It is so weird how bad Tintin In America is compared with the other books in this collection. It’s the kind of thing you expect from a successful series writer towards the end of his interest in the venture as anything beyond a profit generator, when he’s just churning out pablum to please the mindless hordes of die-hard fans and the editors who won’t let him try something new. Granted, Herge had a tough time getting to the point of being able to write this story, and had to satisfy his original, ultra-conservative publishers. Still, were I a child whose first exposure to Tintin was through this volume, I’d have likely given it up halfway through TIA and been absolutely mystified by why anyone else liked this stuff.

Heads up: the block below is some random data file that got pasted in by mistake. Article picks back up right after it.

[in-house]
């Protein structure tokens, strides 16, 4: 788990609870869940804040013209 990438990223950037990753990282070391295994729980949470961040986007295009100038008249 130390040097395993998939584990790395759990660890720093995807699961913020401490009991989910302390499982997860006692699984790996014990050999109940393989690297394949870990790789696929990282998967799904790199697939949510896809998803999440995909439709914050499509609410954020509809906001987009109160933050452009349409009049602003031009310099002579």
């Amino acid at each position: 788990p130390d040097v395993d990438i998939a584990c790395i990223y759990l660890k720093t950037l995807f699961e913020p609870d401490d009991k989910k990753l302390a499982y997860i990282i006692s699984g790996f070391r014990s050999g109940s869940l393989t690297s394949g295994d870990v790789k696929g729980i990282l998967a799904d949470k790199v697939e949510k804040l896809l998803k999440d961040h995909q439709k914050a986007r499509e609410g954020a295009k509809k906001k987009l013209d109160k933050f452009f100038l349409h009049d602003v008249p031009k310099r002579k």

Fortunately, this was not my introduction to Tintin, and the two other stories, Cigars Of The Pharoah and The Blue Lotus, had all the charm and verve of my remembering. The hardback digest format doesn’t do as much justice to the artwork as the over-sized paperbacks of my youth, but they do have a durability that’s hard to beat, especially in the hands of children. Not that my four year-old showed a lot of interest in this, tho I doubt I would have at that age either. Perhaps when he’s several years older.